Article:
The present invention substantially reduces or overcomes this drawback. It has as an object an arrangement for controlling a printer of the aforementioned type, in which certain frequently encountered characters are repeated in the series of characters on the belt.
In accordance with the invention, this control arrangement is rotatable in that it comprises, a storage member which supplies first information which indicates, on the basis of a table of character/striker coincidences, that a predetermined character in a line is to be struck by a given striker member in the course of a predetermined scan and second information item which states whether or not this character is repeated in the series of characters, a register which supplies information relating to the coincidences existing at any given time betwen characters and striker member, a two-output comparator which compares the first information form the said storage member and information transmitted by the said register, one of the outputs of the comparator controlling the striker member directly when comparison indicates that the said first information from the storage member and that from the said register are the same, while the other output of the comparator is connected to one of the inputs of a second comparator the other input of which receives, for each of the various series of character, information relating to the distance or distances between the different points at which a repeated character is situated, the output of this second comparator being capable of operating the said striker members via a gate which is governed by the second information from the storage member when the result of the comparison indicates that the sets of information received at the inputs of the said second comparator are the same.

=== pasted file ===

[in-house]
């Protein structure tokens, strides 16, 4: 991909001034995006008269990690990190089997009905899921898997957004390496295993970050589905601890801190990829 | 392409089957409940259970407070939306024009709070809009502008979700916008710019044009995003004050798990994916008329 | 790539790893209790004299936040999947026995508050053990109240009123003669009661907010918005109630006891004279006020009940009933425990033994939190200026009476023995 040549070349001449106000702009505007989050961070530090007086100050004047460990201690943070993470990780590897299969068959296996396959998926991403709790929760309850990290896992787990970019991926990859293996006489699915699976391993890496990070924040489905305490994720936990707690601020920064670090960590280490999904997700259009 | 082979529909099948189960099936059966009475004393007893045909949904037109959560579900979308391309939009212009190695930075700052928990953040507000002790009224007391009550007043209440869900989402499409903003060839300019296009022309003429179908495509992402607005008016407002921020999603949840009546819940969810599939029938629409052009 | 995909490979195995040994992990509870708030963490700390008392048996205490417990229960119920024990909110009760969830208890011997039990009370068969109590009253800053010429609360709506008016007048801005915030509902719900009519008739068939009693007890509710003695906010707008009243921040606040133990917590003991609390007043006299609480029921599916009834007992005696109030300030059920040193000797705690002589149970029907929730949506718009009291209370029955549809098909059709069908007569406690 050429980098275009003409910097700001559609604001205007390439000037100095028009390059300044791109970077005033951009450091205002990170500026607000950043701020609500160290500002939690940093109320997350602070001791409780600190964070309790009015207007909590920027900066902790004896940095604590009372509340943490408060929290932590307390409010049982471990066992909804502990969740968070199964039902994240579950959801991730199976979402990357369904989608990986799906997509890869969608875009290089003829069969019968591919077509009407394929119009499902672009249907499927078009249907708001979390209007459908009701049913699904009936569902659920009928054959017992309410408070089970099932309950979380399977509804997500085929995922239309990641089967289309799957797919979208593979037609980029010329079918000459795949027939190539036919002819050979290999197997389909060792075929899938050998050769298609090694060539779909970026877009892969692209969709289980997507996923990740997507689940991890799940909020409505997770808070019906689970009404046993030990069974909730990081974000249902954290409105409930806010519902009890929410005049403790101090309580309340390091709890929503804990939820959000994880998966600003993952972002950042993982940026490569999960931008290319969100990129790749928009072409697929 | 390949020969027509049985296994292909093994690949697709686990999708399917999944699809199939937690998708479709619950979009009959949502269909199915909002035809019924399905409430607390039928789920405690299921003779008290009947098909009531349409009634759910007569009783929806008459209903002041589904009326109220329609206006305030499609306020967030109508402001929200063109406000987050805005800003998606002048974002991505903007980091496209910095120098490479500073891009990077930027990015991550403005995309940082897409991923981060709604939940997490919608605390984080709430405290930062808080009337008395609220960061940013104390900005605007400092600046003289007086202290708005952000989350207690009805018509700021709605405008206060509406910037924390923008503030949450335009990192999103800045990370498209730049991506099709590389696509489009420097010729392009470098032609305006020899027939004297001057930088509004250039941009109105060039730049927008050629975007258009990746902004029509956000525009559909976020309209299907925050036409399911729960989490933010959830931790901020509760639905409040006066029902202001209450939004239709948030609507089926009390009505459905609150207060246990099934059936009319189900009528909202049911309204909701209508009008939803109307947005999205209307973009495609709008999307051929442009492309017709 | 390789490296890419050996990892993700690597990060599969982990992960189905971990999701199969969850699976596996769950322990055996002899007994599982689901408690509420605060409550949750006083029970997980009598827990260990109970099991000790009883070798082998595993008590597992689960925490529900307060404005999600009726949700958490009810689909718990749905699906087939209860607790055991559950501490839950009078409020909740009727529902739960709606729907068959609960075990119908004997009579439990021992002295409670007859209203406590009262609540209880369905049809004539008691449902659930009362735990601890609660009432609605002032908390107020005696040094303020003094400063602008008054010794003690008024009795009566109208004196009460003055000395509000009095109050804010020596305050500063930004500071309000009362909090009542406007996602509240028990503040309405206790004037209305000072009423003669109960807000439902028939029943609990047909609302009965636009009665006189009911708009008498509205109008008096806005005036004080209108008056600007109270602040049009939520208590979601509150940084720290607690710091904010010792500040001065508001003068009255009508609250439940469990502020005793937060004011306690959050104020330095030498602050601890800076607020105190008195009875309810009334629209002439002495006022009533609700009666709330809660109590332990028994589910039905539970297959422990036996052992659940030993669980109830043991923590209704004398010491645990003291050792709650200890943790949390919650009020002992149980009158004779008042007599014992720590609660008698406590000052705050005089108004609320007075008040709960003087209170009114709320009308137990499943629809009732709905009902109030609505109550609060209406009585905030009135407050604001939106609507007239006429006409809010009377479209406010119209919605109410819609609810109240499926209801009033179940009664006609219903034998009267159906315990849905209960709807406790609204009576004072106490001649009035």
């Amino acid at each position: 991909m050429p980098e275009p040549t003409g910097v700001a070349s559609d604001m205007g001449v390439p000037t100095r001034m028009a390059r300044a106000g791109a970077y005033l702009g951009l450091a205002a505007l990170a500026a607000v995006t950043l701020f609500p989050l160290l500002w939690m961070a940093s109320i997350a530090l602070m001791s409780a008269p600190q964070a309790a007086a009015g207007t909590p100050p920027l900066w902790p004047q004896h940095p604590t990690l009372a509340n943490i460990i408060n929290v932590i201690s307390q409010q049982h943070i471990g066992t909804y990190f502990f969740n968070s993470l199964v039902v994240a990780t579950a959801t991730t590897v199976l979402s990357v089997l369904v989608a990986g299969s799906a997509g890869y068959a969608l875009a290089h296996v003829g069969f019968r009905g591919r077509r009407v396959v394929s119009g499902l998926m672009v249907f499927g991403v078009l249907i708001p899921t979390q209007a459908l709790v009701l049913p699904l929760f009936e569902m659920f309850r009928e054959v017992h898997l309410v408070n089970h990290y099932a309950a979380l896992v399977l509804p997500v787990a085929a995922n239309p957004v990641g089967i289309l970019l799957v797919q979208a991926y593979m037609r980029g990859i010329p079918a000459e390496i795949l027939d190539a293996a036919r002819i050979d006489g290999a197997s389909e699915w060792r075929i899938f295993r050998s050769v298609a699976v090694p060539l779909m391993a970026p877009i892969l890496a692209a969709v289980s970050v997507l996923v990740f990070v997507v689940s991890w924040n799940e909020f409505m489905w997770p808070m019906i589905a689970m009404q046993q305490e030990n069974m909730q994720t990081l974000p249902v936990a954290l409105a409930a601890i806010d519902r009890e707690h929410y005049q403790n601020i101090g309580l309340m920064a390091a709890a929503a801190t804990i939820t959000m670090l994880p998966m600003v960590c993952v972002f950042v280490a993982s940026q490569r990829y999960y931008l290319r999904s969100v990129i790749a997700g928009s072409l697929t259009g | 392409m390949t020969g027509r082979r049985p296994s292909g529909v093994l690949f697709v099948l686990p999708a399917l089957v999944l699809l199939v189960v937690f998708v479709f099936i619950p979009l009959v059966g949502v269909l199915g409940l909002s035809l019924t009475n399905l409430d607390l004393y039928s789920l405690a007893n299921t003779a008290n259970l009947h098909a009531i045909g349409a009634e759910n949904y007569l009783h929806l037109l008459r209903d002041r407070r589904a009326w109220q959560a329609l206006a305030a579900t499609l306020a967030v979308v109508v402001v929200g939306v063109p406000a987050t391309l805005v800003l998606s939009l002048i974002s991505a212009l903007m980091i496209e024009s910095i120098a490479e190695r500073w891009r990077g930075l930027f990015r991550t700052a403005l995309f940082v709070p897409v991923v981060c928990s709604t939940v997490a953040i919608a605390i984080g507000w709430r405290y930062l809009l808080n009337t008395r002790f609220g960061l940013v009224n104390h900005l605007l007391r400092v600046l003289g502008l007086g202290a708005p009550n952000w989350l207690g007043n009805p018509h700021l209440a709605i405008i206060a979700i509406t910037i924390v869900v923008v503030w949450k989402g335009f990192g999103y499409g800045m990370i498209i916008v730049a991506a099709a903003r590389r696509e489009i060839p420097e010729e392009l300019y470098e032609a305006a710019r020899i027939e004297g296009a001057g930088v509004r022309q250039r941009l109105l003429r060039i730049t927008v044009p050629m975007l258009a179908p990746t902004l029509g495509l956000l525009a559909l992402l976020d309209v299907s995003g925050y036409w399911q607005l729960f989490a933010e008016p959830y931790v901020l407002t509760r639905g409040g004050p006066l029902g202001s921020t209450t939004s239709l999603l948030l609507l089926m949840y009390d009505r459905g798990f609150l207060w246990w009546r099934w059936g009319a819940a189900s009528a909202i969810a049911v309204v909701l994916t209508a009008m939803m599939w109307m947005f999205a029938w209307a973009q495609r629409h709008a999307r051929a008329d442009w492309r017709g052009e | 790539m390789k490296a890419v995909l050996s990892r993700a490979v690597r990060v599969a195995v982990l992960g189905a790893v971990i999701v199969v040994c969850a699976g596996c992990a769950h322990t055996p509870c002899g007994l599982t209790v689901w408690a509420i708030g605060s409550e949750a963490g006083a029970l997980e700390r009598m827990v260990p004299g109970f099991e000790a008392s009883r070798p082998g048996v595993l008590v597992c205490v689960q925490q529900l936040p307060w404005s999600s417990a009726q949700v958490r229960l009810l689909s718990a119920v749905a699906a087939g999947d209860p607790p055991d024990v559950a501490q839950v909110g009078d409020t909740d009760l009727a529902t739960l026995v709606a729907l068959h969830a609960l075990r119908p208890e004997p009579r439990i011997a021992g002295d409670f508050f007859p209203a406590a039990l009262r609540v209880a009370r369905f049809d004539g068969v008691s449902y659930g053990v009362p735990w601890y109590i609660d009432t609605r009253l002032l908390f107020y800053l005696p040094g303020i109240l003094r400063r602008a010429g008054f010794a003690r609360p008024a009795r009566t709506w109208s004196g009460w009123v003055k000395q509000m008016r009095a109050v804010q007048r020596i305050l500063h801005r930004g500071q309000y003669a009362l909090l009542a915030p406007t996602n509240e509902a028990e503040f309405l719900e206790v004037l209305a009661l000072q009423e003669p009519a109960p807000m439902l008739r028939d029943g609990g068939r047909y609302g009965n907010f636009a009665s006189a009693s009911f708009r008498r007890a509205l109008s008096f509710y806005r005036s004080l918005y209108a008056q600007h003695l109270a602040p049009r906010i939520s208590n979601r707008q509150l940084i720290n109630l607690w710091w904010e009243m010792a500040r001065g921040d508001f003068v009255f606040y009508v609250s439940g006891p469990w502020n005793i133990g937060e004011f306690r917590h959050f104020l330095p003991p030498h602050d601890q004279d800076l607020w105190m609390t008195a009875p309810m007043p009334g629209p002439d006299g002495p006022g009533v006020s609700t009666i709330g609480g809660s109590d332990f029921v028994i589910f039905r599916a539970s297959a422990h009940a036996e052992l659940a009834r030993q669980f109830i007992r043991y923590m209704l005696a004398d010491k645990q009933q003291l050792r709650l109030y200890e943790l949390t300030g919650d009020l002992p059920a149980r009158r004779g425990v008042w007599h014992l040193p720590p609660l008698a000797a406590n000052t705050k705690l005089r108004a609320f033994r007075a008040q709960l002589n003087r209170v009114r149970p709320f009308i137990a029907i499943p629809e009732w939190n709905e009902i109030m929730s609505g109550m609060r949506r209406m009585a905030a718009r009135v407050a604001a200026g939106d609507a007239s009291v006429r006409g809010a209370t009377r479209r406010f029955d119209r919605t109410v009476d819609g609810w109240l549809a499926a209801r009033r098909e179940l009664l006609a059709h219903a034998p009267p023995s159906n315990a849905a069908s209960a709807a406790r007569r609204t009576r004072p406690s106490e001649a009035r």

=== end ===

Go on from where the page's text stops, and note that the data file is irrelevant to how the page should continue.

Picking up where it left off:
Advantageously, all the series of characters are the same and when a character is repeated once in a series, its two ordinal numbers in the succession of characters are separated from one another by an amount equal to half the numbers of characters in the series in question.
The present invention is particularly advantageous when the number of bits provided for the first information from the storage member is in excess of the number of characters which can be printed. Thus, in present-day machines provision is made for the said information to cover eight bits, giving 256 possibilities. In actual fact, experience has shown that seven bits (128 possibilities) are adequate for many applications. This allows the eight bit to indicate whether the character is or is not repeated within a series (second information). However, if characters are repeated more than twice in a series it is, of course, necessary to use more than one bit to indicate the number of repetitions in question.
The invention will now be further described, by way of example, with reference to the accompanying drawings, in which:
FIG. 1 is a schematic diagram illustrating an embodiment of the invention, and
FIG. 2 is a block diagram of one arrangement according to the invention.
The machine according to the invention, which is shown schematically in FIG. 1, includes an endless belt 1 which forms a closed loop and which is driven by a drive device (not shown) in such a way that the characters which it bears pass in front of a row of hammers 2 which are capable of being actuated by a control device 3.